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SPECIES Pogonomys loriae

Author:Thomas, 1897.
Citation:Ann. Mus. Civ. Stor. Nat. Genova, 18: 613.
Common Name:Loria’s Pogonomys
Type Locality:Papua New Guinea, Central Province, mountains behind Astrolabe Range, near Mt Wori, Haveri, 700 m (Laurie and Hill, 1954:96, provided details).
Distribution:New Guinea; Recorded only from the Vogelkop and Weyland Range in Prov. of Papua (= Irian Jaya), but widespread in Papua New Guinea from the Telefomin area in the west through the Central Cordillera to the E flanks of the Owen Stanley Range in the east; also found in the N coastal Torricelli Mtns, the Huon Peninsula and the upper Fly River drainage; 100-3000 m (Flannery, 1995a and Dennis and Menzies, 1979:328).
Status:IUCN – Lower Risk (lc).
Comments:Until the revision by Dennis and Menzies (1979), this species was known as P. mollipilosus (Tate, 1951), but the holotype of that taxon is a P. macrourus (see account of that species). Dennis and Menzies (1979) also included fergussoniensis from the D’Entrecasteaux Isls, which we separate as a distinct species (see that account). Pogonomys loriae has traditionally been considered to be montane, occurring "generally over 1500 m," (Dennis and Menzies, 1979:330), which is generally accurate but there are interesting exceptions. Five specimens listed by Tate (1951) from the upper Fly River near the foothills of the Central Cordillera were collected at about 100 m, which is the lowest record of the species. Flannery (1995a:316) noted that "In northern New Guinea it is restricted to a narrow elevational band of between approximately 200 and 800 metres. Above this, it is replaced by Pogonomys macrourus." This is unusual because elsewhere P. macrourus is found in lowlands and mid-elevations and is usually replaced at higher elevations by P. loriae. Most of the distributional records of P. loriae are from Papua New Guinea. The species has not been recorded from the Snow Mtns (Pegunungan Maoke), that vast Central Cordillera of Prov. of Papua (= Irian Jaya), despite intensive collecting activity in places. For example, members of the 1938-1939 Archbold Expedition to the N slope of the Snow Mtns obtained about 2400 mammals representing 68 indigenous species of echidna, marsupials, bats, and rodents, but did not encounter P. loriae (Musser and Lunde, ms). If the absence of P. loriae from the Snow Mtns is real and not an artifact of collecting, its overall distribution would be roughly concordant with that described for P. sylvestris (Musser and Lunde, ms; see account of that species). Cole et al. (1997) reported P. loriae to be common on the E flanks of Mt Dayman, noting that P. loriae was usually found up to 1600 m and replaced above that altitude by P. sylvestris, although they overlap between 1000 and 2000 m. There is much to learn about altitudinal and geographic distribution of P. loriae throughout New Guinea.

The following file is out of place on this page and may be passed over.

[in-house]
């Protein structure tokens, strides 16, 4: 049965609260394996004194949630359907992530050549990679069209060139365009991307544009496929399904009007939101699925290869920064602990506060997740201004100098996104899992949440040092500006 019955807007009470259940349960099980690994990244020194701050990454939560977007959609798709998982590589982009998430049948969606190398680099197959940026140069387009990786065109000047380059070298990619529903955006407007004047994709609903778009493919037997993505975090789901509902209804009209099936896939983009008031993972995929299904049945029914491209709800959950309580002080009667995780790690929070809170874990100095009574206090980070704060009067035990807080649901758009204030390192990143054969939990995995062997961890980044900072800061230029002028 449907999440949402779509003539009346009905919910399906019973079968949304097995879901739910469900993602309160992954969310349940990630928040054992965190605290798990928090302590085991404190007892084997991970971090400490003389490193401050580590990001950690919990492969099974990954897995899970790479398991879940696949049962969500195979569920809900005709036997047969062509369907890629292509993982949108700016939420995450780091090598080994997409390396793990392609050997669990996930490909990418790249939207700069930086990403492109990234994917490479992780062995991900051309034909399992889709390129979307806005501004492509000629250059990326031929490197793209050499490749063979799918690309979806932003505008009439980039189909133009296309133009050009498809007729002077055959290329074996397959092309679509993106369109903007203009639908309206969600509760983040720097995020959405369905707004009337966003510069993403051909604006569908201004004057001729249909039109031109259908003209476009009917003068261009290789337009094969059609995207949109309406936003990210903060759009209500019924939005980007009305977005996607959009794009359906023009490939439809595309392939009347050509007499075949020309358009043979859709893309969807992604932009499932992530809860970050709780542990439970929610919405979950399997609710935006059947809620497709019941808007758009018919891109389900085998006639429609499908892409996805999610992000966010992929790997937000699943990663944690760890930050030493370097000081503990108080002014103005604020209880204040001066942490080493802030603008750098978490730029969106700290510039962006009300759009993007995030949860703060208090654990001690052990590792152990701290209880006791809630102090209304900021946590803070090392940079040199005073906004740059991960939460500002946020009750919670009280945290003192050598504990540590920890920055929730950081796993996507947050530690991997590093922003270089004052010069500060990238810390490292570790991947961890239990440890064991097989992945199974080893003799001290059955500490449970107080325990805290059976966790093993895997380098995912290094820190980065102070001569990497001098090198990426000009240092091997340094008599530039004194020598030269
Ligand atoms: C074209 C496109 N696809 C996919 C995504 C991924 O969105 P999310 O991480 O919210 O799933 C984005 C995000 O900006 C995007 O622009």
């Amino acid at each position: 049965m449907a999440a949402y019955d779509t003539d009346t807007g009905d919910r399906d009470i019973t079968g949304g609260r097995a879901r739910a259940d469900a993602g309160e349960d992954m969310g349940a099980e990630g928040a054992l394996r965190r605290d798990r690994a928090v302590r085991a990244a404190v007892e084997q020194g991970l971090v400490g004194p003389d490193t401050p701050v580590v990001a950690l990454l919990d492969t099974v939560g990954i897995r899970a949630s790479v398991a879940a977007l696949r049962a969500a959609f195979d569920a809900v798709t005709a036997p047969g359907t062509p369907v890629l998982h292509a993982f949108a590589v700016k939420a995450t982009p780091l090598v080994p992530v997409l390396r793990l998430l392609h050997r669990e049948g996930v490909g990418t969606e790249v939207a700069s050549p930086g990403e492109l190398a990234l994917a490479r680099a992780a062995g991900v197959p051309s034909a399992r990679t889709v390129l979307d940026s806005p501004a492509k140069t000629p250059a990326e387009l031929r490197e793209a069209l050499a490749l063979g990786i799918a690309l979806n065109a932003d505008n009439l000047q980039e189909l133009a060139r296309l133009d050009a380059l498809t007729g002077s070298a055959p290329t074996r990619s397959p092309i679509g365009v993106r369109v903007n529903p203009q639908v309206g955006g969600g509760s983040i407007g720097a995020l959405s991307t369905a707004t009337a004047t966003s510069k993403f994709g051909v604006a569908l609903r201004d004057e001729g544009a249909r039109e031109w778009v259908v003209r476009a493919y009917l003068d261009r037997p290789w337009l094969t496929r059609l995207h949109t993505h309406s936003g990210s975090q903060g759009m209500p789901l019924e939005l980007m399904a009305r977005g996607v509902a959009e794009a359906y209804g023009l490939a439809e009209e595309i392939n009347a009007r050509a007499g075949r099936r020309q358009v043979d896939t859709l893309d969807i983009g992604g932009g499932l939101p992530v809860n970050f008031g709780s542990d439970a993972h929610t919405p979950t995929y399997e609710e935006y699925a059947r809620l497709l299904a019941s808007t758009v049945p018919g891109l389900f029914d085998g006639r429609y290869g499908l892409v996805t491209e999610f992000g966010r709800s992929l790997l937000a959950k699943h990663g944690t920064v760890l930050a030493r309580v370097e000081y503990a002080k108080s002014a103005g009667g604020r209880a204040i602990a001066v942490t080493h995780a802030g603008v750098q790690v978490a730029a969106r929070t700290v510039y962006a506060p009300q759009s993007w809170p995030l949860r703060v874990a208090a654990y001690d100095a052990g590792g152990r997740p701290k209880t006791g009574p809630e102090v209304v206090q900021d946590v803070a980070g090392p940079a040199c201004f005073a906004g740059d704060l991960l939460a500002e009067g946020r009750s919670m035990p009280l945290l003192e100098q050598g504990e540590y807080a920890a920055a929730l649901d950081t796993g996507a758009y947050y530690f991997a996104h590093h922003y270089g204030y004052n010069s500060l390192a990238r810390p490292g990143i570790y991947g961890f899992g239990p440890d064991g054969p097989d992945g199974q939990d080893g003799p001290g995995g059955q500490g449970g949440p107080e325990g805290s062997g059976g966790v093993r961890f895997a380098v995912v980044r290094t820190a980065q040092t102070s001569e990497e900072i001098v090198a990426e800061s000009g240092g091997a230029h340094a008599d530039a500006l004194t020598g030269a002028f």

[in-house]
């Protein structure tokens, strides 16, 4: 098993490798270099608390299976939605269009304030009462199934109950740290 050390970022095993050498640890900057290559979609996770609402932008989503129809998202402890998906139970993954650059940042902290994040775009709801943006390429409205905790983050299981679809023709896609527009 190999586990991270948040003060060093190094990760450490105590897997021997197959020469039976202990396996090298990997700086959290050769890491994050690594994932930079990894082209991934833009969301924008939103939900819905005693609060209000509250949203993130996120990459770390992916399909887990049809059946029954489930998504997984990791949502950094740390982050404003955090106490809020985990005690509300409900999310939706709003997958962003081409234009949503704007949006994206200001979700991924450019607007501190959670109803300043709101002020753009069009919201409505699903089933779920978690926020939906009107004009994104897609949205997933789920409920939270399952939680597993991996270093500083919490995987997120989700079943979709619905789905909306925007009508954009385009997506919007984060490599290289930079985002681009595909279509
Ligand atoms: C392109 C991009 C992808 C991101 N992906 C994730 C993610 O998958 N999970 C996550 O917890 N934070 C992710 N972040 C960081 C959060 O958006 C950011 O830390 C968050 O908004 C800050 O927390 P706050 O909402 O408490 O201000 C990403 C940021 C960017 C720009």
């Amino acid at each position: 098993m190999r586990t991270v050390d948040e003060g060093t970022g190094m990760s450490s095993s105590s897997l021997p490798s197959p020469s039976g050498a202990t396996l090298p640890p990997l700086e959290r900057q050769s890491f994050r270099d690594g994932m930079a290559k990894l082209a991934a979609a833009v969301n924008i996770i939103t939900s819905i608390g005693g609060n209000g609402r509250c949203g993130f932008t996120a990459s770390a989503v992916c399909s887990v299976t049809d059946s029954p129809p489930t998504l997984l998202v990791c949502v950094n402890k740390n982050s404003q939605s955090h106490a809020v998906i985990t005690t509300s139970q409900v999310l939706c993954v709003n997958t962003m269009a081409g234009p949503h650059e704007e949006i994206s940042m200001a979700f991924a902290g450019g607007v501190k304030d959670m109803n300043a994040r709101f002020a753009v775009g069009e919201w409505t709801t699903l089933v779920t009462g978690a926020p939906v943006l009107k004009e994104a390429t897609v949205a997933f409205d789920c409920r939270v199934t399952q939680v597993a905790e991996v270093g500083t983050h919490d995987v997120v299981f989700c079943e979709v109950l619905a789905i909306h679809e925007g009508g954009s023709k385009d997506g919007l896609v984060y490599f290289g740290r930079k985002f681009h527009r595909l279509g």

dryas Thomas, 1904

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